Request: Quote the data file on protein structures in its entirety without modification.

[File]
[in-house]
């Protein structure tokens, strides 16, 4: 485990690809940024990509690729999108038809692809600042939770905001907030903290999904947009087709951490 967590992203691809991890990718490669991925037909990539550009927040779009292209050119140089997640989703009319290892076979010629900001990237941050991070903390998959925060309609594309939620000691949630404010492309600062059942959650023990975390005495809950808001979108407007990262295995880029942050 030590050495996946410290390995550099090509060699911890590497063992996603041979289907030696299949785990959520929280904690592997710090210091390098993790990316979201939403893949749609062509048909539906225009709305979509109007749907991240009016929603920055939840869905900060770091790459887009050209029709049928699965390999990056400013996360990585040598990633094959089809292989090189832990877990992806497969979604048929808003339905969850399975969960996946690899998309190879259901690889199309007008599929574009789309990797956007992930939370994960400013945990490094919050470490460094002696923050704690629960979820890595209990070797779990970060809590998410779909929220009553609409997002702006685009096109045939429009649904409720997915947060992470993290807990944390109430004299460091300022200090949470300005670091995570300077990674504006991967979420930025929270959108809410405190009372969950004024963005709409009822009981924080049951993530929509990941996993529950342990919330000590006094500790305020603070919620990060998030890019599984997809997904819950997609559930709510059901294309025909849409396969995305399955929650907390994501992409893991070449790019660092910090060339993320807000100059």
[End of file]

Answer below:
[in-house]
């Protein structure tokens, strides 16, 4: 485990690809940024990509690729999108038809692809600042939770905001907030903290999904947009087709951490 967590992203691809991890990718490669991925037909990539550009927040779009292209050119140089997640989703009319290892076979010629900001990237941050991070903390998959925060309609594309939620000691949630404010492309600062059942959650023990975390005495809950808001979108407007990262295995880029942050 030590050495996946410290390995550099090509060699911890590497063992996603041979289907030696299949785990959520929280904690592997710090210091390098993790990316979201939403893949749609062509048909539906225009709305979509109007749907991240009016929603920055939840869905900060770091790459887009050209029709049928699965390999990056400013996360990585040598990633094959089809292989090189832990877990992806497969979604048929808003339905969850399975969960996946690899998309190879259901690889199309007008599929574009789309990797956007992930939370994960400013945990490094919050470490460094002696923050704690629960979820890595209990070797779990970060809590998410779909929220009553609409997002702006685009096109045939429009649904409720997915947060992470993290807990944390109430004299460091300022200090949470300005670091995570300077990674504006991967979420930025929270959108809410405190009372969950004024963005709409009822009981924080049951993530929509990941996993529950342990919330000590006094500790305020603070919620990060998030890019599984997809997904819950997609559930709510059901294309025909849409396969995305399955929650907390994501992409893991070449790019660092910090060339993320807000100059």